KENYA: Aid workers under siege

Wednesday, October 29, 2008

The Kenya Red Cross Society (KRCS) has appealed for respect for aid workers providing assistance to thousands after its staff were attacked by bandits and accosted by security personnel in Mandera, in the northeast.

"Bandits attacked the Kenya Red Cross personnel who were returning from their work in Garissa [a neighbouring town], robbing them of their personal effects such as money and mobile phones," the agency said in a statement.

In a separate incident, “the chairman of [the] Mandera Branch … sustained injuries after being arrested [by security personnel] while dressed in the Society’s red jacket", said the statement.

The government is conducting a security operation in Lafey, Wargadud and Elwak area after the killing of at least 20 people in the past month.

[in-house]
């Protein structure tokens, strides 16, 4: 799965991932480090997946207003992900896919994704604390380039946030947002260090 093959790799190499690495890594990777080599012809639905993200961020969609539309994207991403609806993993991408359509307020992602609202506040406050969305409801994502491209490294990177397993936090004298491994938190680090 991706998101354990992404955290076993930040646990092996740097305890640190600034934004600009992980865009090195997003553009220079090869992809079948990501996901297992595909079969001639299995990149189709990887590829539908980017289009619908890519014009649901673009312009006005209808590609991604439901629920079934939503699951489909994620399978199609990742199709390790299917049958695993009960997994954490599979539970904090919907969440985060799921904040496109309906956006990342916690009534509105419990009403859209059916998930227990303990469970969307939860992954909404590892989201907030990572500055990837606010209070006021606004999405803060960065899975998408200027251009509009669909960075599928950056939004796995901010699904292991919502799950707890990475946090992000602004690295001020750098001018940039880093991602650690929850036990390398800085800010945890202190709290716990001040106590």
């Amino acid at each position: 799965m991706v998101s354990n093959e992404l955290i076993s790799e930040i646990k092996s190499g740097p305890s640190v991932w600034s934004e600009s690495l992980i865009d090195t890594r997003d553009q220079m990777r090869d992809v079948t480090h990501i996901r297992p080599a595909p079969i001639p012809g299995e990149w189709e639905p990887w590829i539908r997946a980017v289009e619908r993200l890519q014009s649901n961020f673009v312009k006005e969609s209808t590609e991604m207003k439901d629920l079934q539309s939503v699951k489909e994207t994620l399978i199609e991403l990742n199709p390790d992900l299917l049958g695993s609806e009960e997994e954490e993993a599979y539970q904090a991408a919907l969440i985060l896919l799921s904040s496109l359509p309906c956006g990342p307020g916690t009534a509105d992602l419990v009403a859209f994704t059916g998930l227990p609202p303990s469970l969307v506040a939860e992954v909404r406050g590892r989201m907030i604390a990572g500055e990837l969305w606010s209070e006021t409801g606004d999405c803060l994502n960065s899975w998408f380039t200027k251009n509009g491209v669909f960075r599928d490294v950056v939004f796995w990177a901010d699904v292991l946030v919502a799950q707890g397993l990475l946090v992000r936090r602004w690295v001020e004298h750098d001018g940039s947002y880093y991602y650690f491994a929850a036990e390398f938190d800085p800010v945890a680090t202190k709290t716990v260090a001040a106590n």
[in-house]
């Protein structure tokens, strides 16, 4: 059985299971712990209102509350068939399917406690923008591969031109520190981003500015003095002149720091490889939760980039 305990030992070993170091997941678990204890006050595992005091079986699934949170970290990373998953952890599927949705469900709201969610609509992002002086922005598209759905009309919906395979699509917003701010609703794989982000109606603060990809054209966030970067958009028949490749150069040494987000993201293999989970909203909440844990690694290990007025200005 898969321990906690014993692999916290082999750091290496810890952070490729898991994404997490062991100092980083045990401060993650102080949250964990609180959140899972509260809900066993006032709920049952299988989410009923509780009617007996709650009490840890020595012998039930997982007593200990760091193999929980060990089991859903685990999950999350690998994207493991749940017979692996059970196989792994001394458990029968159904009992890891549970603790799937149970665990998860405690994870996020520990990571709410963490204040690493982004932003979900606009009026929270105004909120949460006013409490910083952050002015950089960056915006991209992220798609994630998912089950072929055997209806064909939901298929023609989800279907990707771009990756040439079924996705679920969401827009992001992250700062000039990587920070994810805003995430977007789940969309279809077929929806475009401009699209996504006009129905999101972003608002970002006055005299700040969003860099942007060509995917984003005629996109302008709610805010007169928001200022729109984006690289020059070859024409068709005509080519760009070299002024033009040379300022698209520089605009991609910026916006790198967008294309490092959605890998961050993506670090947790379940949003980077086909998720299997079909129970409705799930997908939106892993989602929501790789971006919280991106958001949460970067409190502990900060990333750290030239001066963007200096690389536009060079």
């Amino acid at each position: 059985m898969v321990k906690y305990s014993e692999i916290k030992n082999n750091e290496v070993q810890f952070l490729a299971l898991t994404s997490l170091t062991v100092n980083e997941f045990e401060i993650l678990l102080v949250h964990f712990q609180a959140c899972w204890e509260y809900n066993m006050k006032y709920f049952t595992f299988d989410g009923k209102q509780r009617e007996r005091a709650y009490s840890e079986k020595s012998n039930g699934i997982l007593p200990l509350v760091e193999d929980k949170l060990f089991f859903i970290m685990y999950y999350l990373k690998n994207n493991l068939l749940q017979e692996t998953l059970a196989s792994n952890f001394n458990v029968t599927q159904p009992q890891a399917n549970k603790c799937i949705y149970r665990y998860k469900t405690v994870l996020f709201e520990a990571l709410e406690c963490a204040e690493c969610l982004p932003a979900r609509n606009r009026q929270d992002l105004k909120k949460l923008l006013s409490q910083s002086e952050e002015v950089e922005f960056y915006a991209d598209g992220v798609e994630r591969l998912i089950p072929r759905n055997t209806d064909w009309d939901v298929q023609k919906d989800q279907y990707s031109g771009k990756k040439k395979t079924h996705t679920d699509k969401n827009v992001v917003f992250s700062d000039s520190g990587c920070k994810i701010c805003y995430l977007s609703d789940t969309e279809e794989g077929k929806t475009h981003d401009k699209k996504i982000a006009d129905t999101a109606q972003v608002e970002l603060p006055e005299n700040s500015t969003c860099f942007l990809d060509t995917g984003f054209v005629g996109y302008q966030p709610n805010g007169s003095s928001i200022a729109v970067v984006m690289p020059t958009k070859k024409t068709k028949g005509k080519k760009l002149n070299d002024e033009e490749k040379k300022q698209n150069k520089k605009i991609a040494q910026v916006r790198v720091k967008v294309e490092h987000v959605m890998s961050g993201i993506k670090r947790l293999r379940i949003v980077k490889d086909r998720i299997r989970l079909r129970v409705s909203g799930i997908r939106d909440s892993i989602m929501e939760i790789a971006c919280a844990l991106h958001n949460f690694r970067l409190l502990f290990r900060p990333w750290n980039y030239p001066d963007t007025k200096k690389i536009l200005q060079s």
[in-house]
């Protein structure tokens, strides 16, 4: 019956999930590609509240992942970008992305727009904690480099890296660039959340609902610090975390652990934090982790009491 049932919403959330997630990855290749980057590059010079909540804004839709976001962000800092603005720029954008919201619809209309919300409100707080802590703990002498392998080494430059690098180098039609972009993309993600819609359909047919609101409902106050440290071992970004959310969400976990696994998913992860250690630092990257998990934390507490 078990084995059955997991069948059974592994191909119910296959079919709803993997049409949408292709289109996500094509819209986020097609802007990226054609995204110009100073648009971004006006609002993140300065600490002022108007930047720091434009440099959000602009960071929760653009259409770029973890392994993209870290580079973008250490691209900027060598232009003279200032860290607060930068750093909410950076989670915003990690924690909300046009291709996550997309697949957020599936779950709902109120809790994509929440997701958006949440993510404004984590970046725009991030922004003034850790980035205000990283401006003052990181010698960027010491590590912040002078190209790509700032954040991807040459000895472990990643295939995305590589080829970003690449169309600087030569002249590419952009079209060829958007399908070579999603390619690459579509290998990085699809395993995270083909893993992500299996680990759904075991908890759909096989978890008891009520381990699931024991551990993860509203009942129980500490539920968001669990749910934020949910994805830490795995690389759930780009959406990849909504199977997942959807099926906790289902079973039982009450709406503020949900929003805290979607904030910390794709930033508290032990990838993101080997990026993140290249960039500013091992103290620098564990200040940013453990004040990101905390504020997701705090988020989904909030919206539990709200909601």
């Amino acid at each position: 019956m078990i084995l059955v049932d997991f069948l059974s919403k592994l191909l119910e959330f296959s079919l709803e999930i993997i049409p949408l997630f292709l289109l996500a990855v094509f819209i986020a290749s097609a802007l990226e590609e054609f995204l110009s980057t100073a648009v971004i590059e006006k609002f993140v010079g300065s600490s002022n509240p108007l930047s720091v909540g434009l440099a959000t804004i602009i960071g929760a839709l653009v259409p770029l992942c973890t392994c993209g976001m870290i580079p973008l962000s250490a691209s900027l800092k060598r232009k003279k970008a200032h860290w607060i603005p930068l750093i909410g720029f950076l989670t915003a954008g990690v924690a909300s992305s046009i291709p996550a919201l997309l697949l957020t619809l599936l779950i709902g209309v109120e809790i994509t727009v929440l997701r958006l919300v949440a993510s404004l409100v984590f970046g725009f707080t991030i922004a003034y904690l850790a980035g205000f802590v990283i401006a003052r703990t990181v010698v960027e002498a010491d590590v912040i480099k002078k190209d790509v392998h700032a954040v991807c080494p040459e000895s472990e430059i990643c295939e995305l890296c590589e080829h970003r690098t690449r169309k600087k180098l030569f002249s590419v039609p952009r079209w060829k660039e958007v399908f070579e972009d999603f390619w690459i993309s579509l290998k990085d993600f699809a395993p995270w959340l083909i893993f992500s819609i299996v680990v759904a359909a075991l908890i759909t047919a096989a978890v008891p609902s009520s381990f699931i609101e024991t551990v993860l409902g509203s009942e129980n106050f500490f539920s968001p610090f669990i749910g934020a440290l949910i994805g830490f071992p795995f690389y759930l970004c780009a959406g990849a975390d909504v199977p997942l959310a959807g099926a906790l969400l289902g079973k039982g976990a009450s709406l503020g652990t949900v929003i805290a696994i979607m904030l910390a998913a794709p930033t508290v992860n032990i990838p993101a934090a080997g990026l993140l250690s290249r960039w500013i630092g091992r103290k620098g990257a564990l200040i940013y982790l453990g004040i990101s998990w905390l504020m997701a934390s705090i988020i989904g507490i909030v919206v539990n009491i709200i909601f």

In response, Police spokesman Eric Kiraithe said investigations would be carried out and appropriate action taken, adding that the incident had probably arisen out of a misunderstanding.

Inter-agency meetings would also be organised, "so that they [the security forces and KRCS] see each other as partners with complementary roles", he said.

"We would want them [KRCS personnel] to work in close liaison with the commanders on the ground," he said. Security would also be provided to the relief teams if need be, he said.

"One of the reasons why the security operation is there is to ensure security so that the KRCS and other relief agencies can work," he said. Some aid agencies have suspended activities, citing security concerns.

KRCS is providing aid to hundreds of people affected by flash floods and clan fighting this month.

The floods, caused when the seasonal River Daua burst its banks, displaced at least 5,000 people, submerged hundreds of latrines and some wells, causing acute water shortages and sanitation-related problems in Mandera town.

Clan fighting in mid-October also left at least eight people dead and 31 houses torched in the region, which has yet to recover from the effects of a prolonged drought that has left an estimated 115,000 people depending on relief aid.

KRCS is working with the government and various relief agencies in providing non-food items, medical services, water and sanitation facilities.